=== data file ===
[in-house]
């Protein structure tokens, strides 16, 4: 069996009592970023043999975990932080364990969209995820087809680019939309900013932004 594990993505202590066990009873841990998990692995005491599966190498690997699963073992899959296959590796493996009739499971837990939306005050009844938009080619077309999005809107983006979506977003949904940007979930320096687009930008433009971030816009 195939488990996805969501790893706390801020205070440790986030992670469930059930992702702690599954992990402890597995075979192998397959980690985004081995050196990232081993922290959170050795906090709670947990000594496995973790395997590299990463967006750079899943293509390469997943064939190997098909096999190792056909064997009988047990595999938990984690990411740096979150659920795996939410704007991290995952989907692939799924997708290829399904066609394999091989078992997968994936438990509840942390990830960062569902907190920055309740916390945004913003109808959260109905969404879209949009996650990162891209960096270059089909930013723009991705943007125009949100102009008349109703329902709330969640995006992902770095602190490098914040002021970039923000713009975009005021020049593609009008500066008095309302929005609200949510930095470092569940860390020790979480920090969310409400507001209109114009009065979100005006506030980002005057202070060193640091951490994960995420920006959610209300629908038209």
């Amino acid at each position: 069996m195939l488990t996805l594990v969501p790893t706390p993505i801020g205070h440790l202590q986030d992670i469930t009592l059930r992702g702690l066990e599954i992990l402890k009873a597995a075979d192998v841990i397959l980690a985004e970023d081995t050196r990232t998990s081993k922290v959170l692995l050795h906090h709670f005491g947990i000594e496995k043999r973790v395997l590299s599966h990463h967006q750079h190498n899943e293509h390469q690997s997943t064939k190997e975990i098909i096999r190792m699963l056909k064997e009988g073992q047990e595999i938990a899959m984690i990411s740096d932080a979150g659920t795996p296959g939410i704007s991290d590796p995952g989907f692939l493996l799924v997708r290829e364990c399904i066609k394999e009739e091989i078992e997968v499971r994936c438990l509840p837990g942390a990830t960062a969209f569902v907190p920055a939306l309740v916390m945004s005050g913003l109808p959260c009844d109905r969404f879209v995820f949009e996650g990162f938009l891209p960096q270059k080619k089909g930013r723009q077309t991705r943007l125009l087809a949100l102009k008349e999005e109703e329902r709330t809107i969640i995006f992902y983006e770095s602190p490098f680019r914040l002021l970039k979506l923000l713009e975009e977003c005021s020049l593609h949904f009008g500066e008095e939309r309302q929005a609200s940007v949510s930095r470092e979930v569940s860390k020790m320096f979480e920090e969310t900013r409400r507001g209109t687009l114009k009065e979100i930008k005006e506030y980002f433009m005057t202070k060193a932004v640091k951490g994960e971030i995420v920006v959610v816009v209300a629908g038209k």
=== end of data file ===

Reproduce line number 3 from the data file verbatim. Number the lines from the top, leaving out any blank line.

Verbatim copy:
């Amino acid at each position: 069996m195939l488990t996805l594990v969501p790893t706390p993505i801020g205070h440790l202590q986030d992670i469930t009592l059930r992702g702690l066990e599954i992990l402890k009873a597995a075979d192998v841990i397959l980690a985004e970023d081995t050196r990232t998990s081993k922290v959170l692995l050795h906090h709670f005491g947990i000594e496995k043999r973790v395997l590299s599966h990463h967006q750079h190498n899943e293509h390469q690997s997943t064939k190997e975990i098909i096999r190792m699963l056909k064997e009988g073992q047990e595999i938990a899959m984690i990411s740096d932080a979150g659920t795996p296959g939410i704007s991290d590796p995952g989907f692939l493996l799924v997708r290829e364990c399904i066609k394999e009739e091989i078992e997968v499971r994936c438990l509840p837990g942390a990830t960062a969209f569902v907190p920055a939306l309740v916390m945004s005050g913003l109808p959260c009844d109905r969404f879209v995820f949009e996650g990162f938009l891209p960096q270059k080619k089909g930013r723009q077309t991705r943007l125009l087809a949100l102009k008349e999005e109703e329902r709330t809107i969640i995006f992902y983006e770095s602190p490098f680019r914040l002021l970039k979506l923000l713009e975009e977003c005021s020049l593609h949904f009008g500066e008095e939309r309302q929005a609200s940007v949510s930095r470092e979930v569940s860390k020790m320096f979480e920090e969310t900013r409400r507001g209109t687009l114009k009065e979100i930008k005006e506030y980002f433009m005057t202070k060193a932004v640091k951490g994960e971030i995420v920006v959610v816009v209300a629908g038209k």